IT giant IBM has pushed back its final salary pension scheme closure by one year amid a prediction that up to 1,000 UK staff may apply for early retirement.
The company recently announced that the closure, scheduled for April 2010, will now take place in April 2011.
Trade union Unite said the delay followed a “backlash by thousands of IBM employees” angered by the proposals. It also said that between 700 and 1,000 employees will apply for early retirement before April 2010 when the early retirement age will rise from 50 to 55.
IBM said little on the development, other than it “is in a process of consultation as required by law during which time employees will have the opportunity to ask questions and send feedback on the proposals”.
Unite added that IBM’s revised proposals would include an enhancement of its contributions to employees’ defined contribution schemes for two years, plus the retention of current death benefit and ill health provisions.
The union also said employees in their 50s could lose up to £200,000 when the final salary scheme does close.
Peter Skyte, Unite national officer for IT and communications, said: “The latest IBM proposals, while modifying some of the detail and mitigating some of the impact in the short-term, do little to alter the substance of the company’s original proposal. They still propose the closure of the defined benefit pension scheme and replacement with a vastly inferior money purchase scheme.”
But recently the National Association of Pension Funds granted a quality award to IBM for its defined contribution scheme. The award, one of several presented by Angela Eagle, Minister for Pensions and the Ageing Society, certify that the receiving companies’ defined contribution pension schemes have met the key qualifying criteria on contribution rates, governance and communications.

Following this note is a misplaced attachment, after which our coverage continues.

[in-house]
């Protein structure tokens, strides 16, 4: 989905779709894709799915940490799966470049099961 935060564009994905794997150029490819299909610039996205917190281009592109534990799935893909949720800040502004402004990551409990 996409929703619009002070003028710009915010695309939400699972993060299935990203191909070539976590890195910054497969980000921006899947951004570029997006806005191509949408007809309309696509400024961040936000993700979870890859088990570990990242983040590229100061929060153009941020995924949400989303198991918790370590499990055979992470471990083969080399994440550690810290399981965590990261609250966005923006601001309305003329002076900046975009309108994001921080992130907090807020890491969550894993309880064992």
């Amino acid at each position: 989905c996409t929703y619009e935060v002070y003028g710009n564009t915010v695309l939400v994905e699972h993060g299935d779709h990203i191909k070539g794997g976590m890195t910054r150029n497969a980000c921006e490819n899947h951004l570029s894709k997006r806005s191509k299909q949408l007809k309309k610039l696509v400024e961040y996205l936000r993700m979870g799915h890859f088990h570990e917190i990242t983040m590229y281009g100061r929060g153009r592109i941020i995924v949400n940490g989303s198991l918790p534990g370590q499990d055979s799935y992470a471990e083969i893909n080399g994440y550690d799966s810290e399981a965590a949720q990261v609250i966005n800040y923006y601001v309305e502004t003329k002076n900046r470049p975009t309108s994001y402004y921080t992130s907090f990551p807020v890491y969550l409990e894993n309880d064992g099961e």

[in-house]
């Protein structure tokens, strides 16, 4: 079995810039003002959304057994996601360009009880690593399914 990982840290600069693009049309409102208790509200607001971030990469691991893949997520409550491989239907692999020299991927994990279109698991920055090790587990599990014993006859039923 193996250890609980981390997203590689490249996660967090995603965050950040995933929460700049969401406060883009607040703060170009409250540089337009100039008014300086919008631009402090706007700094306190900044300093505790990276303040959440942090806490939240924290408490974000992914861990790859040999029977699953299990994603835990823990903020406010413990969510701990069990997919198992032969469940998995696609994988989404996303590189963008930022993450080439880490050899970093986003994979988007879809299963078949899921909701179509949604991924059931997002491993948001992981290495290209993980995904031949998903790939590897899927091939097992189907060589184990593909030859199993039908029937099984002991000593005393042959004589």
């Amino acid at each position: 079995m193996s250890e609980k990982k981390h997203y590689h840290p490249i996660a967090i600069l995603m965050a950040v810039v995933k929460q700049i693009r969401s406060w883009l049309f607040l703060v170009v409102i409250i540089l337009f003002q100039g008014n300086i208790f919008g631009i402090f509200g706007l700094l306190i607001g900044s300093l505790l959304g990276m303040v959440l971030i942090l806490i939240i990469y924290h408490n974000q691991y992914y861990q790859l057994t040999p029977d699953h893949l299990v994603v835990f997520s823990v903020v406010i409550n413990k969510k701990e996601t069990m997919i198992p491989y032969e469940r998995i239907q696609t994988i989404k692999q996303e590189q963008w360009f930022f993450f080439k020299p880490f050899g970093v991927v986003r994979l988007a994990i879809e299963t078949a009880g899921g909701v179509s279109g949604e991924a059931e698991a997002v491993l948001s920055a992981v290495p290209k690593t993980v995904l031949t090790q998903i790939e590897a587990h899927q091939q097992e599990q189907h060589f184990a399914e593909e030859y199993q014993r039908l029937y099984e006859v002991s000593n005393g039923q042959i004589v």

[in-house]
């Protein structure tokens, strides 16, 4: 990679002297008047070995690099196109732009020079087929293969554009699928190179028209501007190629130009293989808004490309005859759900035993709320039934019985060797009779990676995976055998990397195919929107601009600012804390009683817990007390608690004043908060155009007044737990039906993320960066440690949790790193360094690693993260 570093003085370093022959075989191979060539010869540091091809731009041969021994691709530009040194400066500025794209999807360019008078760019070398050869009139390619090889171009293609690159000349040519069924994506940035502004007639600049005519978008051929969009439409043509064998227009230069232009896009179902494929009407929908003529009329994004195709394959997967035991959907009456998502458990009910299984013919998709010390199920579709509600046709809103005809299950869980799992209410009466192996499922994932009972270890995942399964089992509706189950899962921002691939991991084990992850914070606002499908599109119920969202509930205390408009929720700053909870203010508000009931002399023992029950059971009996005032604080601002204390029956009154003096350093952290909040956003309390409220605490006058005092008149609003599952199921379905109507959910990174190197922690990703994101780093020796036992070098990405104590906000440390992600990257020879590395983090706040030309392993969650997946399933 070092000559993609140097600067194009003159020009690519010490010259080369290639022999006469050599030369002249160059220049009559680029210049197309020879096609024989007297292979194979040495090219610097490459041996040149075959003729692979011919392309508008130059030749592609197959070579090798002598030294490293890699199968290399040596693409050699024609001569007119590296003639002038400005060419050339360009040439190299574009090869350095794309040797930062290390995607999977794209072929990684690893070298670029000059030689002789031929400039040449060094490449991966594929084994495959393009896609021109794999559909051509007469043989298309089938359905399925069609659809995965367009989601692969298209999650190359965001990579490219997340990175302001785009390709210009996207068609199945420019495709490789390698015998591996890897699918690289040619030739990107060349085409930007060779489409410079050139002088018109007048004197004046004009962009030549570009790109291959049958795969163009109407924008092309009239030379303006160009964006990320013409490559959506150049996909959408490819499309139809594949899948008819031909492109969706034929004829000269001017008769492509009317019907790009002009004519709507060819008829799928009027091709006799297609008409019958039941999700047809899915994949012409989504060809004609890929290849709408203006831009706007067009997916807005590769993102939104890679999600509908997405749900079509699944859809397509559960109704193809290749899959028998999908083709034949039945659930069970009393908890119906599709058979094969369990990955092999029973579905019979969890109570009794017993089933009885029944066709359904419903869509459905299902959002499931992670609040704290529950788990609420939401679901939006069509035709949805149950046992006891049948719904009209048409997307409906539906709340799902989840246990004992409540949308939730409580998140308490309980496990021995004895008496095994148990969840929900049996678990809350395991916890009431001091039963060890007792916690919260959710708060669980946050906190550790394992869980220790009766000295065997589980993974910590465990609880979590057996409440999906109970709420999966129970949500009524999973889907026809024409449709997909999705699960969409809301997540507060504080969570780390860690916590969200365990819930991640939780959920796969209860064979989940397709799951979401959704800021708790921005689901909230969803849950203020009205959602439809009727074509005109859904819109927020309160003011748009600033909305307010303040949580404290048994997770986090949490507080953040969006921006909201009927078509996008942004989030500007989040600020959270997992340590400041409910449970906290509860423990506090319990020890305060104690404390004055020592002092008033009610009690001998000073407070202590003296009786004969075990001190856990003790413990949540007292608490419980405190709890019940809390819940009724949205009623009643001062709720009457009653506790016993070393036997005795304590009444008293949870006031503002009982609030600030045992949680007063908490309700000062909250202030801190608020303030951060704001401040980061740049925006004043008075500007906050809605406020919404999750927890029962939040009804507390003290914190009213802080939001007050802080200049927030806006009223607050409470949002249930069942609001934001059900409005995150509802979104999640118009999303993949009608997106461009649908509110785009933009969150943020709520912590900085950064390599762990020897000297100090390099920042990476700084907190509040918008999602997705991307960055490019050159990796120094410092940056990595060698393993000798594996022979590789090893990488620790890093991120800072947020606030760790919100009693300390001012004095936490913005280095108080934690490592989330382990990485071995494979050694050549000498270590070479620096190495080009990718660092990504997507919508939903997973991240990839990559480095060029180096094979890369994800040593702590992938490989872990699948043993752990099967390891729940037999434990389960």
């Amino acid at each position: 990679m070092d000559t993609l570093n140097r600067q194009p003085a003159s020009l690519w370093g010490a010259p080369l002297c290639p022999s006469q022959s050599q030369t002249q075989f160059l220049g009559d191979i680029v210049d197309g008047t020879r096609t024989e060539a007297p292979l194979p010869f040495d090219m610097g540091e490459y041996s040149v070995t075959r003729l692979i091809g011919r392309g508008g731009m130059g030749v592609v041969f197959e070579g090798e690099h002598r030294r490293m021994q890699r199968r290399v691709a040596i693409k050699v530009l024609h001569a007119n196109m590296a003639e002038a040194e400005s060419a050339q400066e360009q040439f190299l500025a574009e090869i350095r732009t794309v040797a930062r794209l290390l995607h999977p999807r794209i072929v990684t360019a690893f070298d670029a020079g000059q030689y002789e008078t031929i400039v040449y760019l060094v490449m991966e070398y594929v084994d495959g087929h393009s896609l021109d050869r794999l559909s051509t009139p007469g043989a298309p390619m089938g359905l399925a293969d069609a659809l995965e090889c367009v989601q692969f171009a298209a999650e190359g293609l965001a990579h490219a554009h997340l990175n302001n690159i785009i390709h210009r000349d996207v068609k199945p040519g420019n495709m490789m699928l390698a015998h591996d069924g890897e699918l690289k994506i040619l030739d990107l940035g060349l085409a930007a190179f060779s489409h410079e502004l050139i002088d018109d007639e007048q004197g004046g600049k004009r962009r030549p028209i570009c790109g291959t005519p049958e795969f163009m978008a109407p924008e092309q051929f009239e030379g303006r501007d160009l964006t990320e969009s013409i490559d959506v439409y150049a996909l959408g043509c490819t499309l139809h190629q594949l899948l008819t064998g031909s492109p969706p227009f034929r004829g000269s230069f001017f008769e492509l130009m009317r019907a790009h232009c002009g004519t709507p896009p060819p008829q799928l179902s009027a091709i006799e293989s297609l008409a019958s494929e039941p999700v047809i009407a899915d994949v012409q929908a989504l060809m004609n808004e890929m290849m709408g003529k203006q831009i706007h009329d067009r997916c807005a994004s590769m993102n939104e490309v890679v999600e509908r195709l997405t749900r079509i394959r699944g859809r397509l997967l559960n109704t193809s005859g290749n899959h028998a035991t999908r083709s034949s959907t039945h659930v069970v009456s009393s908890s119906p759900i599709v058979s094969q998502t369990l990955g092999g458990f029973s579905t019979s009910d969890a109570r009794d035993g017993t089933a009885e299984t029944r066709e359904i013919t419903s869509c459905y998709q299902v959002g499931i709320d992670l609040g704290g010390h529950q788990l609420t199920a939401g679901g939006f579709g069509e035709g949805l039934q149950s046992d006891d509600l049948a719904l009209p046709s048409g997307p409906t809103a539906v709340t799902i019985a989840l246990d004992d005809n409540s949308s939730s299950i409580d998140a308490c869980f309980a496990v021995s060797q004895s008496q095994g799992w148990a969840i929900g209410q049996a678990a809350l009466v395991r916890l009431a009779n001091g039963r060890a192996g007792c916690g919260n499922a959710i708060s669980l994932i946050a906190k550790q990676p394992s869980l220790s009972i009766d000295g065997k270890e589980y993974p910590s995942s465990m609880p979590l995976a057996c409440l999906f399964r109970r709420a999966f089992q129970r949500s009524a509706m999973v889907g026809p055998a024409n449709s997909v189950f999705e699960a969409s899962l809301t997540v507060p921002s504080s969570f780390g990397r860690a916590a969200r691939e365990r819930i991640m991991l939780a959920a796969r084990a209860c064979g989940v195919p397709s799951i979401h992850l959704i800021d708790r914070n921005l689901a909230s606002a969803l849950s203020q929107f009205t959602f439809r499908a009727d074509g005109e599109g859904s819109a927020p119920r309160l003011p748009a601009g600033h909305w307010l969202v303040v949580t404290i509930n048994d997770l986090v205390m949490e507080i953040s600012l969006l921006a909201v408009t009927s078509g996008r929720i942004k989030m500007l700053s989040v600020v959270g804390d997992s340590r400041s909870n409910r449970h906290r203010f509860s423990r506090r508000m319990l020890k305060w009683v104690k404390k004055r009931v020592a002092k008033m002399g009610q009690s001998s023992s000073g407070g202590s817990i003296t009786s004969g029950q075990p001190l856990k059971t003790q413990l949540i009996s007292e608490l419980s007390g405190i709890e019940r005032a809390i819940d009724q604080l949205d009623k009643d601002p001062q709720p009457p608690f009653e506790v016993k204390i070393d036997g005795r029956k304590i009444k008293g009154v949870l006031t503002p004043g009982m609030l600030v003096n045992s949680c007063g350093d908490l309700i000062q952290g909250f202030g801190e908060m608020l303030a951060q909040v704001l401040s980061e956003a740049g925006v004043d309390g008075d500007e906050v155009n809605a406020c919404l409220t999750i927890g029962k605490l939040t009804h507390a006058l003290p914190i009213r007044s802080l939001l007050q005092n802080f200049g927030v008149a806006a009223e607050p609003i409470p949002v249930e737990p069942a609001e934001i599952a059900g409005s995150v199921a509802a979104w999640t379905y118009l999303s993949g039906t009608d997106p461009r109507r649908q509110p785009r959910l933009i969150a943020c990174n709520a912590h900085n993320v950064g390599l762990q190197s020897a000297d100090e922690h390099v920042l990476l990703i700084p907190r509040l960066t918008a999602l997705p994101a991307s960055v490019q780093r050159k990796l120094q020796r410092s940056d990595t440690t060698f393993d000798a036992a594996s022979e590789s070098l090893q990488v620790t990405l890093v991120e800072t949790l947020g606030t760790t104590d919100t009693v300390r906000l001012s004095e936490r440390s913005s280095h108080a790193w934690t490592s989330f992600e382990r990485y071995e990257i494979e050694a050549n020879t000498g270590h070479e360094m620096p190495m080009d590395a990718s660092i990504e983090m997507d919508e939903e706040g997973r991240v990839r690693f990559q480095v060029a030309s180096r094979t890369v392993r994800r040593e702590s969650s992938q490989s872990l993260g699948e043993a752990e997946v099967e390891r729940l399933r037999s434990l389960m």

Unite is also fighting the proposed closure of the Fujitsu final salary scheme and said it is organising a ballot on industrial action. It said an earlier consultative ballot resulted in 87% of Unite members at Fujitsu who voted favouring strike action against the company.
Meanwhile Dairy Crest said it will close its final salary scheme in April 2010. About 3,500 of the milk producer’s workforce are scheme members. It has completed formal consultations with employees and their representatives.
The company’s finance director Alistair Murray said: “The reason we are closing the scheme is not to do with saving money or saving cash.” Dairy Crest will still have to pay £20m a year, he claimed, to pay off the scheme’s deficit.
The Financial Times said the Dairy Crest pension fund deficit was £63.3m in March, compared to a £31.6m surplus a year earlier.
In June Dairy Crest paid £160m for an insurance policy with Legal & General that covers pension liabilities to about 7,000 retired staff.